Archive for the ‘Topics’ Category

FDA Approves Axitinib for Advanced Renal Cell Cancer

October 7, 2012 Leave a comment

The US Food and Drug Administration (FDA) has approved axitinib (Inlyta, Pfizer) for the treatment of advanced renal cell carcinoma (RCC) that has progressed after first-line systemic therapy.

“This is the seventh drug that has been approved for the treatment of metastatic or advanced kidney cell cancer since 2005,” said Richard Pazdur, MD, director of the Office of Hematology and Oncology Products at the FDA’s Center for Drug Evaluation and Research, in a statement. “Collectively, this unprecedented level of drug development within this time period has significantly altered the treatment paradigm of metastatic kidney cancer, and offers patients multiple treatment options.”

In the past 6 years, the treatment options for patients with advanced RCC have expanded with the approval of several new agents with 2 different modes of action. Drugs that target vascular endothelial growth-factor (VEGF) receptors include sorafenib (Nexavar, 2005), sunitinib (Sutent, 2006), pazopanib (Votrient, 2009), and the VEGF antibody bevacizumab (Avastin, 2009); temsirolimus (Torisel, 2007) and everolimus (Afinitor, 2009) target rapamycin (mTOR).

Axitinib is a small-molecule tyrosine kinase inhibitor that works on multiple targets, including VEGF receptors 1, 2, and 3.

As previously reported by Medscape Medical News, the FDA’s Oncologic Drugs Advisory Committee (ODAC) voted unanimously in December 2011 to recommend the approval of axitinib for the second-line treatment of patients with advanced RCC.

The approval was based on a single efficacy study, A4061032 (AXIS trial), of 723 patients with advanced RCC who had failed 1 previous therapy. AXIS was a randomized, controlled, open-label, multicenter phase 3 trial that compared axitinib with sorafenib as second-line systemic therapy. Patients were randomized to receive either axitinib 5 mg or sorafenib 400 mg, and the primary efficacy end point was progression-free survival.

The results showed that axitinib extended progression-free survival by 2 months more than sorafenib. Median progression-free survival was 6.7 months (95% confidence interval [CI], 6.3 to 8.4) for axitinib and 4.7 months (95% CI, 4.6 to 5.6) for sorafenib, with a hazard ratio of 0.67 (95% CI, 0.55 to 0.81). The objective response rate for axitinib was also superior to sorafenib (19.4% vs 9.4%).

“This is probably the most robust randomized trial, in that the comparator arm is an active and approved agent that is really contemporary treatment, not more historic treatment,” Deborah K. Armstrong, MD, from the Johns Hopkins University School of Medicine, Baltimore, Maryland, told Medscape Medical News at the time of the ODAC vote. “I think the data in the US population are compelling, and I agree, having used sorafenib before, that having something with a different toxicity profile for patients who don’t tolerate sorafenib is certainly a plus.”

The adverse event profile for axitinib is similar to that of other drugs in the same class. The most common adverse events (>10% in either group) were diarrhea, hypertension, fatigue, decreased appetite, and nausea. Higher rates of gastrointestinal events, fatigue, asthenia, hypertension, hypothyroidism, and dysphonia were observed with axitinib than with sorafenib. However, axitinib had lower rates of dermatologic adverse events and anemia than sorafenib.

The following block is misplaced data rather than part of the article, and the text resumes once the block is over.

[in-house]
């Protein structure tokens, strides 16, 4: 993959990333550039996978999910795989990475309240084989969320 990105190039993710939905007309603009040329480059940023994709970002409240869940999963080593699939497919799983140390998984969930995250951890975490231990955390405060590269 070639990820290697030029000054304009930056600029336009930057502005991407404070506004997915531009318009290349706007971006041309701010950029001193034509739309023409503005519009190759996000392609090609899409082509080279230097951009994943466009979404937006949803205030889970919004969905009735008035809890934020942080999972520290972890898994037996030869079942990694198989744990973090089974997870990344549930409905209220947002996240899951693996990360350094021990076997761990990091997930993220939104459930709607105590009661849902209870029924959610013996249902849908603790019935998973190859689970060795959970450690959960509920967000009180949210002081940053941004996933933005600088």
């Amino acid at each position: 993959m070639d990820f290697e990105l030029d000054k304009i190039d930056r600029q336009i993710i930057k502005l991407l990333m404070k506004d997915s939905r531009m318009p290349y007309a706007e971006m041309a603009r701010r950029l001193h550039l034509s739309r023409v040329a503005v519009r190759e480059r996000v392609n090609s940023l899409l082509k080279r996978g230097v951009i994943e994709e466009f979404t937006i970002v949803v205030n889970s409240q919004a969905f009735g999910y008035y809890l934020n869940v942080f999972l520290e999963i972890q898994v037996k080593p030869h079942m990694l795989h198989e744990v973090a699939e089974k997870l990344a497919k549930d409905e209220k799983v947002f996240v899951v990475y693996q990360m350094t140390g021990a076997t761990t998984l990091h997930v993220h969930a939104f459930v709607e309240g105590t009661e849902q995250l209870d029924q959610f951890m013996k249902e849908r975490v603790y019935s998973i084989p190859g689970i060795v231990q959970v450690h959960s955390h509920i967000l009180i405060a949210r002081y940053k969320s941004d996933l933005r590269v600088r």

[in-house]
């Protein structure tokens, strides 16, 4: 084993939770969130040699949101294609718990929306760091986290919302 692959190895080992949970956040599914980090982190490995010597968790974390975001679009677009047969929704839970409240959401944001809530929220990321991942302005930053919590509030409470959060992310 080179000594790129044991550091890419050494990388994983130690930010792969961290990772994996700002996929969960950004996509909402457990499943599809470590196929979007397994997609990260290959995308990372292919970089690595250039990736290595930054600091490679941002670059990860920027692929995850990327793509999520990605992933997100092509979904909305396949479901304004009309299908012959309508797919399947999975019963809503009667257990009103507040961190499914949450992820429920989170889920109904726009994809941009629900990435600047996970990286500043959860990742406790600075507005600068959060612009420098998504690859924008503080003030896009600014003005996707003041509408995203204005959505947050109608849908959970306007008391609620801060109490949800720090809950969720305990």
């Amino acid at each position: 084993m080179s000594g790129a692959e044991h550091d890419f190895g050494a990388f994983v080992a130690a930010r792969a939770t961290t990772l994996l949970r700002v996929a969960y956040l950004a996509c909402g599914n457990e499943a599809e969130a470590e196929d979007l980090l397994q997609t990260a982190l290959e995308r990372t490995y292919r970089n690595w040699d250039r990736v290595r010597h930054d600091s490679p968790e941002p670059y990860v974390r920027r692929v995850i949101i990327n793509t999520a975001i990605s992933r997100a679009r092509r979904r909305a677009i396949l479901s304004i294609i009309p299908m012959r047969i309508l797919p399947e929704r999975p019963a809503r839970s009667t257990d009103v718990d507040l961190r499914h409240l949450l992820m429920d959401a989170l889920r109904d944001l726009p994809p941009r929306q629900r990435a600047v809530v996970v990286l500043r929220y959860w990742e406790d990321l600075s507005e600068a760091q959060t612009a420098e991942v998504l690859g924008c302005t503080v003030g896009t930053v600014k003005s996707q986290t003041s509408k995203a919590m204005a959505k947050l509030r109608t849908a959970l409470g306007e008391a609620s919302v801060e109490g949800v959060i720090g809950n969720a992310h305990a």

Nonfatal serious adverse events occurred in 34.8% of patients in the axitinib group and 32.7% in the sorafenib group. More deaths occurred with axitinib than with sorafenib group, and more deaths in the axitinib group than in the sorafenib group were associated with treatment-emergent adverse events (2.5% vs 1.1%).

According to an FDA statement, patients with hypertension should have it well controlled before taking axitinib, and the drug is contraindicated in patients with untreated brain tumors or gastrointestinal bleeding.

Categories: Topics

Changes in explanation of Nov 09 Q no. 10; answer remains the same – AA

October 2, 2012 Leave a comment

Correction in Nov 09 Q no. 10; answer remains the same, explanation is
10.     Vaginal sphincter is formed by all except:
a)      Internal urethral sphincter
b)      External urethral sphincter
c)      Pubovaginalis
d)      Bulbospongiosus


10.     Ans is ‘a’ i.e. Internal urethral sphincter  [Ref: Moore’s
Anatomy 5/e p402; Anatomy at a glance By Omar Faiz, David Burns Moffa
p61; Gray’s Anatomy 40/e p1094-1096; BDC 4/e vol. 2 p393; Practical
guide to female pelvic medicine  By Gamal M. Ghoniem, G. Willy
There is no ‘internal urethral sphincter’ in females. It is present in
males at the bladder neck and proximal urethral. Its function is to
prevent retrograde ejaculation of semen into the bladder during the
time of ejaculation.
In males the detrusor muscle fibers of the bladder at the region of
bladder neck and proximal urethra are organized into internal urethral
sphincter which is under involuntary control.
In females the musculature surrounding the internal urethral orifice
of the bladder is not organized into an internal sphincter.
External urethral sphincter is present in both males and females.

Vaginal sphincter is formed by the fibres of pubococcygeus known as
pubovaginalis. There are other muscles also which contribute in